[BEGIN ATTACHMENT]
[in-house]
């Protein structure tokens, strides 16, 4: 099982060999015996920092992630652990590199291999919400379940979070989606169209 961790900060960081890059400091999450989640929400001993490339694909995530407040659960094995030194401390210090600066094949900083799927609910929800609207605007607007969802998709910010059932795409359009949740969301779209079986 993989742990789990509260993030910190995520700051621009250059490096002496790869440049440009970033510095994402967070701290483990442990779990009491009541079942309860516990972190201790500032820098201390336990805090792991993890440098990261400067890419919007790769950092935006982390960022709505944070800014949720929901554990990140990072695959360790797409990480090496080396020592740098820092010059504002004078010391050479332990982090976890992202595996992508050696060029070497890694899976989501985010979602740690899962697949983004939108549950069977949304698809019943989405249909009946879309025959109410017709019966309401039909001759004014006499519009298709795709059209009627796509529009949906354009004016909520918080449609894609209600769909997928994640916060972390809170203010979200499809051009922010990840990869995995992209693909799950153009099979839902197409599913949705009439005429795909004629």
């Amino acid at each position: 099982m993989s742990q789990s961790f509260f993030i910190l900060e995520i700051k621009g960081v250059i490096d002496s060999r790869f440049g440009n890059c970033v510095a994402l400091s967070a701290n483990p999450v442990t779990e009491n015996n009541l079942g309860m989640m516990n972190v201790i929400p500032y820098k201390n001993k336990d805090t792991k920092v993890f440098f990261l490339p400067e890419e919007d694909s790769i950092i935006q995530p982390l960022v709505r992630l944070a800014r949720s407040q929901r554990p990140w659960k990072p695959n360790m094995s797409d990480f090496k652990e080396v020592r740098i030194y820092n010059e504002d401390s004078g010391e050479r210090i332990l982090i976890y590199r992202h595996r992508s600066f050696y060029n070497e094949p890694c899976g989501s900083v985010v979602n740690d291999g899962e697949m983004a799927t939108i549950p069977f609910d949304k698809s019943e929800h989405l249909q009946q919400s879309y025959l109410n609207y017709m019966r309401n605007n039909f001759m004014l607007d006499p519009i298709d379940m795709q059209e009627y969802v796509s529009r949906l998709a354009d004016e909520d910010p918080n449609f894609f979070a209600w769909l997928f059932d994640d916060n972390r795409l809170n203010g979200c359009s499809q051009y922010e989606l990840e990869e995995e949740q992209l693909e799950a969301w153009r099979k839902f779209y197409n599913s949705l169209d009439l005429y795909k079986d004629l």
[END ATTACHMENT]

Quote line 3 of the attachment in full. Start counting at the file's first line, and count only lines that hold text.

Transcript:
């Amino acid at each position: 099982m993989s742990q789990s961790f509260f993030i910190l900060e995520i700051k621009g960081v250059i490096d002496s060999r790869f440049g440009n890059c970033v510095a994402l400091s967070a701290n483990p999450v442990t779990e009491n015996n009541l079942g309860m989640m516990n972190v201790i929400p500032y820098k201390n001993k336990d805090t792991k920092v993890f440098f990261l490339p400067e890419e919007d694909s790769i950092i935006q995530p982390l960022v709505r992630l944070a800014r949720s407040q929901r554990p990140w659960k990072p695959n360790m094995s797409d990480f090496k652990e080396v020592r740098i030194y820092n010059e504002d401390s004078g010391e050479r210090i332990l982090i976890y590199r992202h595996r992508s600066f050696y060029n070497e094949p890694c899976g989501s900083v985010v979602n740690d291999g899962e697949m983004a799927t939108i549950p069977f609910d949304k698809s019943e929800h989405l249909q009946q919400s879309y025959l109410n609207y017709m019966r309401n605007n039909f001759m004014l607007d006499p519009i298709d379940m795709q059209e009627y969802v796509s529009r949906l998709a354009d004016e909520d910010p918080n449609f894609f979070a209600w769909l997928f059932d994640d916060n972390r795409l809170n203010g979200c359009s499809q051009y922010e989606l990840e990869e995995e949740q992209l693909e799950a969301w153009r099979k839902f779209y197409n599913s949705l169209d009439l005429y795909k079986d004629l």